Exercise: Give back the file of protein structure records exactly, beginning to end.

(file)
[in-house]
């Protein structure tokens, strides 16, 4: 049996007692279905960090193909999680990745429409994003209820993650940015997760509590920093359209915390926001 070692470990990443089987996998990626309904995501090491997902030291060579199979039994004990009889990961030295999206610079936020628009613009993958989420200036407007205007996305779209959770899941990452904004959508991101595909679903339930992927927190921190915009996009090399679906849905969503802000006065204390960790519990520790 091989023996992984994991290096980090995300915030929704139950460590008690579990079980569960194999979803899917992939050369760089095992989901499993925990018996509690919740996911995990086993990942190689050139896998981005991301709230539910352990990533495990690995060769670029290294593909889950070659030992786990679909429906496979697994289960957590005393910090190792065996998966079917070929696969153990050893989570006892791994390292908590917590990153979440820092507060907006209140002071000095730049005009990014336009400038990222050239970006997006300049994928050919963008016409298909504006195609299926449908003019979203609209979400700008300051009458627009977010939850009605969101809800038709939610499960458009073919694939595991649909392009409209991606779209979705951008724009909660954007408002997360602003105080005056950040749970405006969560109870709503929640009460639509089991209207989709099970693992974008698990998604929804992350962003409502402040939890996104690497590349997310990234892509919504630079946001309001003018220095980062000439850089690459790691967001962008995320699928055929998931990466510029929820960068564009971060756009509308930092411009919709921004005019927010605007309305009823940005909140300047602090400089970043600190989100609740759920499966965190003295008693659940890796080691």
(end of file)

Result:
[in-house]
């Protein structure tokens, strides 16, 4: 049996007692279905960090193909999680990745429409994003209820993650940015997760509590920093359209915390926001 070692470990990443089987996998990626309904995501090491997902030291060579199979039994004990009889990961030295999206610079936020628009613009993958989420200036407007205007996305779209959770899941990452904004959508991101595909679903339930992927927190921190915009996009090399679906849905969503802000006065204390960790519990520790 091989023996992984994991290096980090995300915030929704139950460590008690579990079980569960194999979803899917992939050369760089095992989901499993925990018996509690919740996911995990086993990942190689050139896998981005991301709230539910352990990533495990690995060769670029290294593909889950070659030992786990679909429906496979697994289960957590005393910090190792065996998966079917070929696969153990050893989570006892791994390292908590917590990153979440820092507060907006209140002071000095730049005009990014336009400038990222050239970006997006300049994928050919963008016409298909504006195609299926449908003019979203609209979400700008300051009458627009977010939850009605969101809800038709939610499960458009073919694939595991649909392009409209991606779209979705951008724009909660954007408002997360602003105080005056950040749970405006969560109870709503929640009460639509089991209207989709099970693992974008698990998604929804992350962003409502402040939890996104690497590349997310990234892509919504630079946001309001003018220095980062000439850089690459790691967001962008995320699928055929998931990466510029929820960068564009971060756009509308930092411009919709921004005019927010605007309305009823940005909140300047602090400089970043600190989100609740759920499966965190003295008693659940890796080691």